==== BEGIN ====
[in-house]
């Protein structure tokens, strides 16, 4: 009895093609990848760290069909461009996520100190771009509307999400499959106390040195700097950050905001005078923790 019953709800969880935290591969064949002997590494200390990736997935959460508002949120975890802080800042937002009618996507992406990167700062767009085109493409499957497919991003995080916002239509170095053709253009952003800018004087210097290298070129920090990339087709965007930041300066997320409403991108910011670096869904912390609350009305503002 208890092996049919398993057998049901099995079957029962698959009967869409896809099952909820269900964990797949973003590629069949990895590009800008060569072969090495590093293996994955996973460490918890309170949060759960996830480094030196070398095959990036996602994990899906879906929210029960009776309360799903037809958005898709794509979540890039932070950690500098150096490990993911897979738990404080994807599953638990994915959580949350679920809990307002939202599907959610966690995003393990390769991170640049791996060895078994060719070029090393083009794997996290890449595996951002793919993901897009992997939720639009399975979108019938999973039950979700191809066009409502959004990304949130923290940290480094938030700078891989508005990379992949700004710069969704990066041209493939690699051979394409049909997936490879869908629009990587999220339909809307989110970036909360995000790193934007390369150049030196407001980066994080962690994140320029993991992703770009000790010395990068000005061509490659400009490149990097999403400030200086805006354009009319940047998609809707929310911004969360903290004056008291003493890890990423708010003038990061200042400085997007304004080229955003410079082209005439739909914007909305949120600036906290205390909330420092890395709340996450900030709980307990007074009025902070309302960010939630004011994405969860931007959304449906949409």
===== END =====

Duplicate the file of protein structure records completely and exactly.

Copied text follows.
[in-house]
């Protein structure tokens, strides 16, 4: 009895093609990848760290069909461009996520100190771009509307999400499959106390040195700097950050905001005078923790 019953709800969880935290591969064949002997590494200390990736997935959460508002949120975890802080800042937002009618996507992406990167700062767009085109493409499957497919991003995080916002239509170095053709253009952003800018004087210097290298070129920090990339087709965007930041300066997320409403991108910011670096869904912390609350009305503002 208890092996049919398993057998049901099995079957029962698959009967869409896809099952909820269900964990797949973003590629069949990895590009800008060569072969090495590093293996994955996973460490918890309170949060759960996830480094030196070398095959990036996602994990899906879906929210029960009776309360799903037809958005898709794509979540890039932070950690500098150096490990993911897979738990404080994807599953638990994915959580949350679920809990307002939202599907959610966690995003393990390769991170640049791996060895078994060719070029090393083009794997996290890449595996951002793919993901897009992997939720639009399975979108019938999973039950979700191809066009409502959004990304949130923290940290480094938030700078891989508005990379992949700004710069969704990066041209493939690699051979394409049909997936490879869908629009990587999220339909809307989110970036909360995000790193934007390369150049030196407001980066994080962690994140320029993991992703770009000790010395990068000005061509490659400009490149990097999403400030200086805006354009009319940047998609809707929310911004969360903290004056008291003493890890990423708010003038990061200042400085997007304004080229955003410079082209005439739909914007909305949120600036906290205390909330420092890395709340996450900030709980307990007074009025902070309302960010939630004011994405969860931007959304449906949409």